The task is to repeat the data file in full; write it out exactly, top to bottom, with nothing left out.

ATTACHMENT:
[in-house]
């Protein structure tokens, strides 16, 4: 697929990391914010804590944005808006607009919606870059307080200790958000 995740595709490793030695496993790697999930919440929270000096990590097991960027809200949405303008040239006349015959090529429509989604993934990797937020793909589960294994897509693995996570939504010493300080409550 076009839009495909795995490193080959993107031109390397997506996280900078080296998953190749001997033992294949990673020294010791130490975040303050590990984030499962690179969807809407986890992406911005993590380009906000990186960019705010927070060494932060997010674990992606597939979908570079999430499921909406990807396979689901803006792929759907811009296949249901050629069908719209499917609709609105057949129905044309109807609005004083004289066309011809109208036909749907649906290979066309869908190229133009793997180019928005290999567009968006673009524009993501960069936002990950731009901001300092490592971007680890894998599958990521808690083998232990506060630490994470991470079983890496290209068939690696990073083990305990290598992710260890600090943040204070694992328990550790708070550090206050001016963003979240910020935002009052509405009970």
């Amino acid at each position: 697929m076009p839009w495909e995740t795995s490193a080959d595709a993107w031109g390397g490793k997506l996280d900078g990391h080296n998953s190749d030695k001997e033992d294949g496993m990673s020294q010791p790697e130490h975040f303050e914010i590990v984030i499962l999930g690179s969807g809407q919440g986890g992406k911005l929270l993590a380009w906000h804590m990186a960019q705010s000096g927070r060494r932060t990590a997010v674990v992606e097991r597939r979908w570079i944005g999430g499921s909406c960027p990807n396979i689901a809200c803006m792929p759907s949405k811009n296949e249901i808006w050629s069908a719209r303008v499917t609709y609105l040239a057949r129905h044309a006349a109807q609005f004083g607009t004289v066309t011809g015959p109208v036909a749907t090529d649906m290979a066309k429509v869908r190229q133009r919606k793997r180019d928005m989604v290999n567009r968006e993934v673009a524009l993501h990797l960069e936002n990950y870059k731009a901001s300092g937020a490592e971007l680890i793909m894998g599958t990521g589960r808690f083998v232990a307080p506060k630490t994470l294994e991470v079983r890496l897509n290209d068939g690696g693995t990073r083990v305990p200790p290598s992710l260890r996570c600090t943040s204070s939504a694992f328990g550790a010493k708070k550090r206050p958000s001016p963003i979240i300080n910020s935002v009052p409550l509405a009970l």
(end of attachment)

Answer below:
[in-house]
């Protein structure tokens, strides 16, 4: 697929990391914010804590944005808006607009919606870059307080200790958000 995740595709490793030695496993790697999930919440929270000096990590097991960027809200949405303008040239006349015959090529429509989604993934990797937020793909589960294994897509693995996570939504010493300080409550 076009839009495909795995490193080959993107031109390397997506996280900078080296998953190749001997033992294949990673020294010791130490975040303050590990984030499962690179969807809407986890992406911005993590380009906000990186960019705010927070060494932060997010674990992606597939979908570079999430499921909406990807396979689901803006792929759907811009296949249901050629069908719209499917609709609105057949129905044309109807609005004083004289066309011809109208036909749907649906290979066309869908190229133009793997180019928005290999567009968006673009524009993501960069936002990950731009901001300092490592971007680890894998599958990521808690083998232990506060630490994470991470079983890496290209068939690696990073083990305990290598992710260890600090943040204070694992328990550790708070550090206050001016963003979240910020935002009052509405009970």
């Amino acid at each position: 697929m076009p839009w495909e995740t795995s490193a080959d595709a993107w031109g390397g490793k997506l996280d900078g990391h080296n998953s190749d030695k001997e033992d294949g496993m990673s020294q010791p790697e130490h975040f303050e914010i590990v984030i499962l999930g690179s969807g809407q919440g986890g992406k911005l929270l993590a380009w906000h804590m990186a960019q705010s000096g927070r060494r932060t990590a997010v674990v992606e097991r597939r979908w570079i944005g999430g499921s909406c960027p990807n396979i689901a809200c803006m792929p759907s949405k811009n296949e249901i808006w050629s069908a719209r303008v499917t609709y609105l040239a057949r129905h044309a006349a109807q609005f004083g607009t004289v066309t011809g015959p109208v036909a749907t090529d649906m290979a066309k429509v869908r190229q133009r919606k793997r180019d928005m989604v290999n567009r968006e993934v673009a524009l993501h990797l960069e936002n990950y870059k731009a901001s300092g937020a490592e971007l680890i793909m894998g599958t990521g589960r808690f083998v232990a307080p506060k630490t994470l294994e991470v079983r890496l897509n290209d068939g690696g693995t990073r083990v305990p200790p290598s992710l260890r996570c600090t943040s204070s939504a694992f328990g550790a010493k708070k550090r206050p958000s001016p963003i979240i300080n910020s935002v009052p409550l509405a009970l």